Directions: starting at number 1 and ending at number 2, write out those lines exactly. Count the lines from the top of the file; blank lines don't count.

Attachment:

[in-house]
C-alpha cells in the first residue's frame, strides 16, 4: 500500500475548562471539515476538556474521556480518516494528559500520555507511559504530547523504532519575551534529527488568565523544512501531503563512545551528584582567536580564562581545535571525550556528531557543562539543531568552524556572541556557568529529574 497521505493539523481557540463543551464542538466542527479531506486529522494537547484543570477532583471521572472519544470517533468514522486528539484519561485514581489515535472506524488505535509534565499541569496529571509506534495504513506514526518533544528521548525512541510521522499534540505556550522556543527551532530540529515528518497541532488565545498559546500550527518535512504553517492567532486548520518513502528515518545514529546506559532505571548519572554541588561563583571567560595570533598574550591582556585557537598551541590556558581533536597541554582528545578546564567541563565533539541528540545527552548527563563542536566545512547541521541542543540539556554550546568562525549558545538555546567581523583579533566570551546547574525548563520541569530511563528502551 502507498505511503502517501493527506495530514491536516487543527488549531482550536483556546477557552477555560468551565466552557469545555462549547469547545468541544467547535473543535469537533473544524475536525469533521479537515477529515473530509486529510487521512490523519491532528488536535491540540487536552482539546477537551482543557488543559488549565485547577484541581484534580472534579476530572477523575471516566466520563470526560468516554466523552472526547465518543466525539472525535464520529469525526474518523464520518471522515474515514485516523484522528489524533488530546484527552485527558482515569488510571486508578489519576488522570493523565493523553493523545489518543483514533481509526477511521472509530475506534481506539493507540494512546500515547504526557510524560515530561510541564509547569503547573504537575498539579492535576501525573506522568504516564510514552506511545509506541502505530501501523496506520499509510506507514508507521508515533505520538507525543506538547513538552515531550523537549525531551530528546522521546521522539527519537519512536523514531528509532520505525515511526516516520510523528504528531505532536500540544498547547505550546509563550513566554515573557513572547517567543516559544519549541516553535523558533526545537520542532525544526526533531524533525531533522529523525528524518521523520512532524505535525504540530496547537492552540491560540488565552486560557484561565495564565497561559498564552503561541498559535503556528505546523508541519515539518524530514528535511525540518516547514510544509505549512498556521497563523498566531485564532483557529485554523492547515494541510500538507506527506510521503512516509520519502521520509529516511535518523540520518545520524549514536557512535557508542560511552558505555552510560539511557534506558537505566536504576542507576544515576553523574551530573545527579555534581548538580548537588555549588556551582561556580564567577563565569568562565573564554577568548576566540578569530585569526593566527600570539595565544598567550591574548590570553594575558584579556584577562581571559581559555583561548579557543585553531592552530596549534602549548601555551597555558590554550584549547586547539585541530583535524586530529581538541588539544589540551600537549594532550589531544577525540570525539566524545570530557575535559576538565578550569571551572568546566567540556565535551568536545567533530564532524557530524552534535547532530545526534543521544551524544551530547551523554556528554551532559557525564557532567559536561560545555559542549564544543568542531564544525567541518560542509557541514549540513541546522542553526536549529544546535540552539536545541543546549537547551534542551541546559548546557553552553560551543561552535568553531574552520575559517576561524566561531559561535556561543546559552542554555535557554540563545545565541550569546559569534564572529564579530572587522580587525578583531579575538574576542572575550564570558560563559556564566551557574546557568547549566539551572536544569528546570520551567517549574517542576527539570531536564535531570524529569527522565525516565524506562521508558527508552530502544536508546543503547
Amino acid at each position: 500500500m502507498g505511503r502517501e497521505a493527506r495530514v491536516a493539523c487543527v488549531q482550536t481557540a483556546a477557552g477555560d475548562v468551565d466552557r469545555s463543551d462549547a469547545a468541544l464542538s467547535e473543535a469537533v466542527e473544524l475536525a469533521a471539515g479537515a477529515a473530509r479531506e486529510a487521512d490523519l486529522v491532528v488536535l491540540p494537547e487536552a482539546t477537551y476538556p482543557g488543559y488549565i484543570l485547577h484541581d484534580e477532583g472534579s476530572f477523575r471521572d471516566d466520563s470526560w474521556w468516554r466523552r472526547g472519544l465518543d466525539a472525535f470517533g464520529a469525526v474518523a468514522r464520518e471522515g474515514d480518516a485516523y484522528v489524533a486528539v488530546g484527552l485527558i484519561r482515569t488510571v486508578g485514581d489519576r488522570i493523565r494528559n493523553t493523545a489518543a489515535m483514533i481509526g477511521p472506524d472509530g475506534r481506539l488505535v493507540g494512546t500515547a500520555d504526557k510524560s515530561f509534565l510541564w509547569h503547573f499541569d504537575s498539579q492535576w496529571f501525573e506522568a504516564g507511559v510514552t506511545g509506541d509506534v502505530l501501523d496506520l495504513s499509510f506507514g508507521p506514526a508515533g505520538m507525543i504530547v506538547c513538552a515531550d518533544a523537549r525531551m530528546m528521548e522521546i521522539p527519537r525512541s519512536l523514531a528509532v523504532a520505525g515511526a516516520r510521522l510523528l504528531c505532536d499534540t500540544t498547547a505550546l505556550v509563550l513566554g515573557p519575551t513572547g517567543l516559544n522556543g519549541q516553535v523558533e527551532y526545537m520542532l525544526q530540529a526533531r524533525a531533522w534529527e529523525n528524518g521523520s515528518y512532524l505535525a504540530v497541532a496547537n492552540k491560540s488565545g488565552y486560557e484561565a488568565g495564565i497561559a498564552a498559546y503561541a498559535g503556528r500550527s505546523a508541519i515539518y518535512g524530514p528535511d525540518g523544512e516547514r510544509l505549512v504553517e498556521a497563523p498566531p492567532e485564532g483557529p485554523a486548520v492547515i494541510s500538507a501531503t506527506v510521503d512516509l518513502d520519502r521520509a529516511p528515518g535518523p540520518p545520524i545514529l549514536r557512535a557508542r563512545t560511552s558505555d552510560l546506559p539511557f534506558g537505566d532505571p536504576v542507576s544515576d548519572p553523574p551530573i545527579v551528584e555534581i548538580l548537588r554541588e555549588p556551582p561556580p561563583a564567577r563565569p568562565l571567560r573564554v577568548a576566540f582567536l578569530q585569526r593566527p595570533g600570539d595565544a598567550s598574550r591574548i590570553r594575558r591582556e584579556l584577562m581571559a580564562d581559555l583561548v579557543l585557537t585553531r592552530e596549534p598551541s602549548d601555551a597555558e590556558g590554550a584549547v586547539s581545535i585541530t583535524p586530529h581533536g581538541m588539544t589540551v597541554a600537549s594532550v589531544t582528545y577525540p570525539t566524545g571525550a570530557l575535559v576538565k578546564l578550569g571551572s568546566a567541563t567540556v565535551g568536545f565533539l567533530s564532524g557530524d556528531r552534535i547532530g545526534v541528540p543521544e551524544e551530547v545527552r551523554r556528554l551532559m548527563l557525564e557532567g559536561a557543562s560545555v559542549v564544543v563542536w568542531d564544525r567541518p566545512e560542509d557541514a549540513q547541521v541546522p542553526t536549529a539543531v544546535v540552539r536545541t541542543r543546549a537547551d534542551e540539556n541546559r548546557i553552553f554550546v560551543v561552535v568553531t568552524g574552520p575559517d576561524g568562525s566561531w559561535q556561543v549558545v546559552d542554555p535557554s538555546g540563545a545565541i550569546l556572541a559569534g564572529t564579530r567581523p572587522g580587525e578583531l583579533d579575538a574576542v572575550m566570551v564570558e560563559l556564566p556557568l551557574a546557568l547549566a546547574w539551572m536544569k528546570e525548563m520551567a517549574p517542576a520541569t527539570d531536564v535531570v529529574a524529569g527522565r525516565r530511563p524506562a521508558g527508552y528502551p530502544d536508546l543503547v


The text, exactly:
[in-house]
C-alpha cells in the first residue's frame, strides 16, 4: 500500500475548562471539515476538556474521556480518516494528559500520555507511559504530547523504532519575551534529527488568565523544512501531503563512545551528584582567536580564562581545535571525550556528531557543562539543531568552524556572541556557568529529574 497521505493539523481557540463543551464542538466542527479531506486529522494537547484543570477532583471521572472519544470517533468514522486528539484519561485514581489515535472506524488505535509534565499541569496529571509506534495504513506514526518533544528521548525512541510521522499534540505556550522556543527551532530540529515528518497541532488565545498559546500550527518535512504553517492567532486548520518513502528515518545514529546506559532505571548519572554541588561563583571567560595570533598574550591582556585557537598551541590556558581533536597541554582528545578546564567541563565533539541528540545527552548527563563542536566545512547541521541542543540539556554550546568562525549558545538555546567581523583579533566570551546547574525548563520541569530511563528502551 502507498505511503502517501493527506495530514491536516487543527488549531482550536483556546477557552477555560468551565466552557469545555462549547469547545468541544467547535473543535469537533473544524475536525469533521479537515477529515473530509486529510487521512490523519491532528488536535491540540487536552482539546477537551482543557488543559488549565485547577484541581484534580472534579476530572477523575471516566466520563470526560468516554466523552472526547465518543466525539472525535464520529469525526474518523464520518471522515474515514485516523484522528489524533488530546484527552485527558482515569488510571486508578489519576488522570493523565493523553493523545489518543483514533481509526477511521472509530475506534481506539493507540494512546500515547504526557510524560515530561510541564509547569503547573504537575498539579492535576501525573506522568504516564510514552506511545509506541502505530501501523496506520499509510506507514508507521508515533505520538507525543506538547513538552515531550523537549525531551530528546522521546521522539527519537519512536523514531528509532520505525515511526516516520510523528504528531505532536500540544498547547505550546509563550513566554515573557513572547517567543516559544519549541516553535523558533526545537520542532525544526526533531524533525531533522529523525528524518521523520512532524505535525504540530496547537492552540491560540488565552486560557484561565495564565497561559498564552503561541498559535503556528505546523508541519515539518524530514528535511525540518516547514510544509505549512498556521497563523498566531485564532483557529485554523492547515494541510500538507506527506510521503512516509520519502521520509529516511535518523540520518545520524549514536557512535557508542560511552558505555552510560539511557534506558537505566536504576542507576544515576553523574551530573545527579555534581548538580548537588555549588556551582561556580564567577563565569568562565573564554577568548576566540578569530585569526593566527600570539595565544598567550591574548590570553594575558584579556584577562581571559581559555583561548579557543585553531592552530596549534602549548601555551597555558590554550584549547586547539585541530583535524586530529581538541588539544589540551600537549594532550589531544577525540570525539566524545570530557575535559576538565578550569571551572568546566567540556565535551568536545567533530564532524557530524552534535547532530545526534543521544551524544551530547551523554556528554551532559557525564557532567559536561560545555559542549564544543568542531564544525567541518560542509557541514549540513541546522542553526536549529544546535540552539536545541543546549537547551534542551541546559548546557553552553560551543561552535568553531574552520575559517576561524566561531559561535556561543546559552542554555535557554540563545545565541550569546559569534564572529564579530572587522580587525578583531579575538574576542572575550564570558560563559556564566551557574546557568547549566539551572536544569528546570520551567517549574517542576527539570531536564535531570524529569527522565525516565524506562521508558527508552530502544536508546543503547